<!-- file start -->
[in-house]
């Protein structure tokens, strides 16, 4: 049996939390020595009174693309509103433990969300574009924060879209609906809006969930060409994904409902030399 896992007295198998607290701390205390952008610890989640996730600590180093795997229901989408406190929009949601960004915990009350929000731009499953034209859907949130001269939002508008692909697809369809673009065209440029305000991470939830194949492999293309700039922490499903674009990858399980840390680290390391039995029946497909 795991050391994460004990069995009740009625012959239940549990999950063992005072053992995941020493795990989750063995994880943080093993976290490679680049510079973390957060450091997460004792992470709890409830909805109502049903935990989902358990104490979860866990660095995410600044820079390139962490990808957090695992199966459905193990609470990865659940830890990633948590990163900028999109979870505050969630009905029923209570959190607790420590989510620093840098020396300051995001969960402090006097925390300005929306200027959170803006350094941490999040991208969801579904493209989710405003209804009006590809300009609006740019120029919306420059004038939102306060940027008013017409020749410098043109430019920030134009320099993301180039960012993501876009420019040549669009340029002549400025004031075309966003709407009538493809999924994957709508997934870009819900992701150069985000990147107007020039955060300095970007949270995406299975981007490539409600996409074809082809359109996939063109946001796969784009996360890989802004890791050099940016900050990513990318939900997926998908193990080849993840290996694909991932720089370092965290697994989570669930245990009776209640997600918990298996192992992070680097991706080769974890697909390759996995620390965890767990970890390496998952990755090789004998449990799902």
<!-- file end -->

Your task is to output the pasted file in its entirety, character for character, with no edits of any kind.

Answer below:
[in-house]
């Protein structure tokens, strides 16, 4: 049996939390020595009174693309509103433990969300574009924060879209609906809006969930060409994904409902030399 896992007295198998607290701390205390952008610890989640996730600590180093795997229901989408406190929009949601960004915990009350929000731009499953034209859907949130001269939002508008692909697809369809673009065209440029305000991470939830194949492999293309700039922490499903674009990858399980840390680290390391039995029946497909 795991050391994460004990069995009740009625012959239940549990999950063992005072053992995941020493795990989750063995994880943080093993976290490679680049510079973390957060450091997460004792992470709890409830909805109502049903935990989902358990104490979860866990660095995410600044820079390139962490990808957090695992199966459905193990609470990865659940830890990633948590990163900028999109979870505050969630009905029923209570959190607790420590989510620093840098020396300051995001969960402090006097925390300005929306200027959170803006350094941490999040991208969801579904493209989710405003209804009006590809300009609006740019120029919306420059004038939102306060940027008013017409020749410098043109430019920030134009320099993301180039960012993501876009420019040549669009340029002549400025004031075309966003709407009538493809999924994957709508997934870009819900992701150069985000990147107007020039955060300095970007949270995406299975981007490539409600996409074809082809359109996939063109946001796969784009996360890989802004890791050099940016900050990513990318939900997926998908193990080849993840290996694909991932720089370092965290697994989570669930245990009776209640997600918990298996192992992070680097991706080769974890697909390759996995620390965890767990970890390496998952990755090789004998449990799902």